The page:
- The Review Committee constituted under Rule 2(5)6of the Suspension Rules must conduct a periodic review within seven working days of the previous review. The State is directed to review all Orders suspending internet services forthwith. Orders not in concurrence with the law laid down herein shall be revoked.
- An Order passed under Section 144 Cr.P.C. should state material facts, the power should be exercised in a bona fide and judicial manner, and should be passed relying on the material facts, indicative of application of mind. The Magistrate is bound to follow the principle of proportionality and apply the least intrusive measure. Repetitive orders under this Section is an abuse of power.
The decision of the Honourable Supreme Court did not guarantee any immediate relief to the Petitioners. The Court, in its judgement stated that the power under Section 144 CrPC should be exercised in a bonafide manner. In light of such an observation, the Court should have examined the circumstances underlying the imposition of restrictions in the valley. It was essential for the Court to consider the issue:
Whether the Orders passed under Section 144 Cr.P.C. was completely bonafide or was it in pursuance of any ulterior political motives?
As facts have it, on 5/09/2019 the State was put under heavy restrictions and total information blackout whereby it’s people were forced into ignorance of the Order passed, determining the fate of Jammu and Kashmir. On examination of the events that led up to the proclamation of such an Order, the events show a pattern of arbitrariness.
In April 2018, the Supreme Court headed by a bench of Justices Adarsh K. Goel and R.P. Nariman observed that “Article 370 of the Constitution conferring special status on Jammu and Kashmir and limiting the Central Government’s power to make laws for the State had acquired permanent status through years of existence, making its abrogation impossible”7
Article 370(3) of the Constitution confers powers on the President of India to declare, with exceptions and modifications, Article 370 as operative or inoperative, provided that he has a prior recommendation of the Constituent Assembly of Jammu and Kashmir. The Constituent Assembly of the State was dissolved in 1957 after drafting the State’s Constitution. This is the contributing reason by which the Supreme Court declared permanency to Article 370. In order to overcome this situation the President, by virtue of the power conferred upon him under Article 370(1)8, made modifications to Article 3679 by adding a new clause which replaced the phrase ‘Constituent Assembly of the State’ to ‘Legislative Assembly of the State’. With this amendment, the President rendered himself capable of abrogating Article 370, the one which the Supreme Court laid down as “permanent” and “impossible to abrogate”. Constitutional Order 272 further stated that if the Legislative Assembly is in suspension, the power to take decisions on behalf of the same rests on the Governor of the State.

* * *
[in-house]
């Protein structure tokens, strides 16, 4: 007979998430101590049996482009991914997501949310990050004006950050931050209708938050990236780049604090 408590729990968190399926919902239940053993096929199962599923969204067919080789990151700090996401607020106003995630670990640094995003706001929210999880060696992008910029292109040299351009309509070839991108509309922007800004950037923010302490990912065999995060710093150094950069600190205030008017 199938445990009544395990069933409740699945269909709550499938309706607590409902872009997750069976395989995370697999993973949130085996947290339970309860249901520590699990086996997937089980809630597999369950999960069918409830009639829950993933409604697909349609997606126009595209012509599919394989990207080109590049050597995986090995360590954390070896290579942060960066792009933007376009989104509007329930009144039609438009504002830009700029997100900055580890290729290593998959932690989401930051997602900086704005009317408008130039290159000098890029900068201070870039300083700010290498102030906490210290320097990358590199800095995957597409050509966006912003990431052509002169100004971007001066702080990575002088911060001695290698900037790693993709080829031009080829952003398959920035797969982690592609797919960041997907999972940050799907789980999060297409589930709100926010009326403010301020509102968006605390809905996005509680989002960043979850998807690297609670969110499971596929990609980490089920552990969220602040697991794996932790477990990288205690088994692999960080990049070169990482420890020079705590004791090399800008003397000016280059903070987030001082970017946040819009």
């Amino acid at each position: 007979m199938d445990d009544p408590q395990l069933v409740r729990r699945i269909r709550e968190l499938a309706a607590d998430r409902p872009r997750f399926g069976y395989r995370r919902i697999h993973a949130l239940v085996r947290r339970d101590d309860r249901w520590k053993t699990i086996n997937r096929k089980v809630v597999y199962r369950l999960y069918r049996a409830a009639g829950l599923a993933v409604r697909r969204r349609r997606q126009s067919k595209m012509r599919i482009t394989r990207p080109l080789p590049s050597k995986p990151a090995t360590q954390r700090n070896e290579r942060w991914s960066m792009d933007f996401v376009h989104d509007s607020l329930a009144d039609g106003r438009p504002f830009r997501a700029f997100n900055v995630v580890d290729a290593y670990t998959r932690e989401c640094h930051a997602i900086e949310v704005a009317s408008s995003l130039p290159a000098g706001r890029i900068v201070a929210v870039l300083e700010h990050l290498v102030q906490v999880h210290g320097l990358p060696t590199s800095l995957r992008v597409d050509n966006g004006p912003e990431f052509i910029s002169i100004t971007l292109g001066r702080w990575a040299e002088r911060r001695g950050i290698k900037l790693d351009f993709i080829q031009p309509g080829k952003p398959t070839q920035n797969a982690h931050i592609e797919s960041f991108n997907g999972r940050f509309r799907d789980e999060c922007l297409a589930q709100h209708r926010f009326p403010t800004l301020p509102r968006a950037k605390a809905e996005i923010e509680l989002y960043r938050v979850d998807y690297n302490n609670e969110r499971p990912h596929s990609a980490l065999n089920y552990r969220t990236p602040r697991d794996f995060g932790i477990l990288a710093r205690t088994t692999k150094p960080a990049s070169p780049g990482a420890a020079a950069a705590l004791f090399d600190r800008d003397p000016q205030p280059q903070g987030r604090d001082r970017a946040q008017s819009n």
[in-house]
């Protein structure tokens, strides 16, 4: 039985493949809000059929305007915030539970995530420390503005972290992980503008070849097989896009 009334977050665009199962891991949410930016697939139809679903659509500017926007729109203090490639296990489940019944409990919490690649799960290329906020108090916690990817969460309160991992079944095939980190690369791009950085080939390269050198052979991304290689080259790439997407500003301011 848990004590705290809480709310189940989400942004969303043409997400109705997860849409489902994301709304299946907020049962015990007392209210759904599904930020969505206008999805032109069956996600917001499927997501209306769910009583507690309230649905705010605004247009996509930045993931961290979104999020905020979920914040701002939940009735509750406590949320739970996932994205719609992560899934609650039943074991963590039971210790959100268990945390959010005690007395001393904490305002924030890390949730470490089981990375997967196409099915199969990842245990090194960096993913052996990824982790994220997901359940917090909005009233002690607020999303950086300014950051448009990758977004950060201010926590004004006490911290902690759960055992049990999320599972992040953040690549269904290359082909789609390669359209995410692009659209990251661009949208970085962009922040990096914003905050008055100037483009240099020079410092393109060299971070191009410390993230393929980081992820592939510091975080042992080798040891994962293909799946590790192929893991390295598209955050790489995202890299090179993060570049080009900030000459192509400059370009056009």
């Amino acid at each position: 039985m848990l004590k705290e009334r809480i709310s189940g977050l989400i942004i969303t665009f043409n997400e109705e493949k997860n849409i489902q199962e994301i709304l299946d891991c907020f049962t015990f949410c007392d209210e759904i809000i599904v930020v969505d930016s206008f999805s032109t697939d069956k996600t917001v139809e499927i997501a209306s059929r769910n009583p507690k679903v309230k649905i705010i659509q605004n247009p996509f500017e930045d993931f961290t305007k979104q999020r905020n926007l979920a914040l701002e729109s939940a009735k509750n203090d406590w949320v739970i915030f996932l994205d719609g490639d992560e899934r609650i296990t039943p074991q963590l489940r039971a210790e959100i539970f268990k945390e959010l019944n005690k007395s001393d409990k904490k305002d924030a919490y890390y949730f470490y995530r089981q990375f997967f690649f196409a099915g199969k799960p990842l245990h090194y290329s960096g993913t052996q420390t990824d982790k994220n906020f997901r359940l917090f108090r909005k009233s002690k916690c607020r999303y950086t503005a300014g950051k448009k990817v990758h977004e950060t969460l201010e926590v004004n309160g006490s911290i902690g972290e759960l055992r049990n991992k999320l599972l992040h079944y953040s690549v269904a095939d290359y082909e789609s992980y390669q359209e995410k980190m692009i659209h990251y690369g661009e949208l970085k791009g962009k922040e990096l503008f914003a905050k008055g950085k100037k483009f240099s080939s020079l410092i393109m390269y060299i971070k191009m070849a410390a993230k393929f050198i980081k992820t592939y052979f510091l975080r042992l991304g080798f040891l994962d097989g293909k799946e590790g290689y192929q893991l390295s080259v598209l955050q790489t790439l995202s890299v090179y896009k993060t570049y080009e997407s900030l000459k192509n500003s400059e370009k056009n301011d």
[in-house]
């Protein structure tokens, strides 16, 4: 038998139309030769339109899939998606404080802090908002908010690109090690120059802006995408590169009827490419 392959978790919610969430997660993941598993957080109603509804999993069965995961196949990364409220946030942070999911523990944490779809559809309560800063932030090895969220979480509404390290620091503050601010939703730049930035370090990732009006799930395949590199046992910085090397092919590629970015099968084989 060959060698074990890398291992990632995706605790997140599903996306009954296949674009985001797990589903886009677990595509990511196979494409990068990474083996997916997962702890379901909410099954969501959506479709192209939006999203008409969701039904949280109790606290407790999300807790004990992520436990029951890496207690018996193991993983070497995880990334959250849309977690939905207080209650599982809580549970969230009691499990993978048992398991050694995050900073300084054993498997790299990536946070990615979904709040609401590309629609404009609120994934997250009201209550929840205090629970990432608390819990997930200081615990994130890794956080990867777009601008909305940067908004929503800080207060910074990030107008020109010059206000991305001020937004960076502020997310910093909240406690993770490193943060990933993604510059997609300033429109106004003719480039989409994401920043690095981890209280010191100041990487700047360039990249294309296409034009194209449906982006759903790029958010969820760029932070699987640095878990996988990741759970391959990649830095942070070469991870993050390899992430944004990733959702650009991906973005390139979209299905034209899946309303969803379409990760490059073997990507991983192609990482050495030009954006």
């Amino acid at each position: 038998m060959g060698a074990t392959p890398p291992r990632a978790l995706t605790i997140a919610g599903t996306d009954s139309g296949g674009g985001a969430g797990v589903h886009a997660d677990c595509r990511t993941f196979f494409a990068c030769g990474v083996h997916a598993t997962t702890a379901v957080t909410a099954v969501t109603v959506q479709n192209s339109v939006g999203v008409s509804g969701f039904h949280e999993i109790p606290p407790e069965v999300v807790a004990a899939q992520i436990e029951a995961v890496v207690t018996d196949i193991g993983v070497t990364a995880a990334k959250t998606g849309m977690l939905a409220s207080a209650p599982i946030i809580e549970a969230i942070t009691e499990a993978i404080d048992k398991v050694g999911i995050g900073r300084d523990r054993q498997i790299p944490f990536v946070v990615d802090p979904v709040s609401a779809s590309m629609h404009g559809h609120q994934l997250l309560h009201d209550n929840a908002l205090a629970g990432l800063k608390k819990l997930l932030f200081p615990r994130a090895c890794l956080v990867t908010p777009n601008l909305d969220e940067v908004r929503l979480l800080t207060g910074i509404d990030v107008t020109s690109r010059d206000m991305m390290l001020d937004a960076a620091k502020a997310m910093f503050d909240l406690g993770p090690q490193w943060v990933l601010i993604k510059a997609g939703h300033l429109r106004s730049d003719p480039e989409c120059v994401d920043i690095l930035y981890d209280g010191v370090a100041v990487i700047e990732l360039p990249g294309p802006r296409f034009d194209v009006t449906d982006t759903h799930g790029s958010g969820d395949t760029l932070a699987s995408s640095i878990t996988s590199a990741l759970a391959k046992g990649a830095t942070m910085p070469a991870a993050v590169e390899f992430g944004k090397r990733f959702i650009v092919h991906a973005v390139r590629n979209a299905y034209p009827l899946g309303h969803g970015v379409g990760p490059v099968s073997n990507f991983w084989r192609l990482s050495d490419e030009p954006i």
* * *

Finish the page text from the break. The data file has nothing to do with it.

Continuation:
It is no coincidence that the day the Order’s were passed, the Legislative Assembly was temporarily suspended due to the restrictions imposed over the State. Thus the abrogation of Article 370 was effectively passed without any opposition from the State legislature, and with the concurrence of the Governor, a Central Government appointee.
All these facts underlying the restrictions imposed in the State, suggests, at the very least, a sufficient and reasonable ground to suspect that the Order was not passed in complete good faith. The Court was bound to examine such an issue since the matter at hand involves violation of the Fundamental Rights of an entire State.
The Orders of restrictions imposed by virtue of both Section 144 of Cr.P.C and the Suspension Rules did not state any material facts which warranted such an order. Material facts are what enables judicial review on such Orders. The importance of stating material facts have been emphasized by this Court in several cases including the Babulal Parate10 case of 1960. In Ram Jethmalani vs. Union of India11, the Court specifically held that
“So that the right guaranteed by Article 32(1) be meaningful, and particularly because such petitions seek the protection of Fundamental Rights, it is imperative that in such proceedings the Petitioners are not denied the information necessary for them to properly articulate the case and be heard, especially where such information is in the possession of the State”.
Therefore, failure to follow procedural requirements as well as non-compliance of law by the State is contemplated to be enough reason for the Court to quash such Orders and grant relief to the Petitioners as well as the citizens of the State.
The current socio-political environment in India is such that the decisions made by the Courts, especially one which involves questions relating to fundamental rights, require utmost care and attention. India, in many of its aspects, has become more of an autocracy than a democracy. The last shreds of the country’s hope to protect its democracy and Constitution rests on the judicial system. In such desperate times, it wouldn’t do if people lost faith in their Judiciary.
1. The Gazette of India, “The Constitution (Application to Jammu and Kashmir) Order, 2019” (5 August 2019).↩
2. The Constitution of India, art. 370.↩
3. Id., arts. 19(1)(a), 19(1)(g).↩
4. Temporary Suspension of Telecom Services (Public Emergency or Public Safety) Rules, 2017.↩
5. Supra note 2, arts. 19(2), 19(6).↩
6. Supra note 4, Rule 2(5).↩
7. Dhananjay Mahapatra, “Article 370 has acquired permanent status : Supreme Court”, The Times of India, April 4 2018, available at : https://timesofindia.indiatimes.com/india (last visited on January 12, 2021).↩
8. Supra note 2, art. 370(1).↩
9. Id., art. 367.↩
10. Babulal Parate v. State of Maharashtra, AIR 1960 SC 51.↩
11. Ram Jethmalani v. Union of India, AIR 2011 SCC 1.↩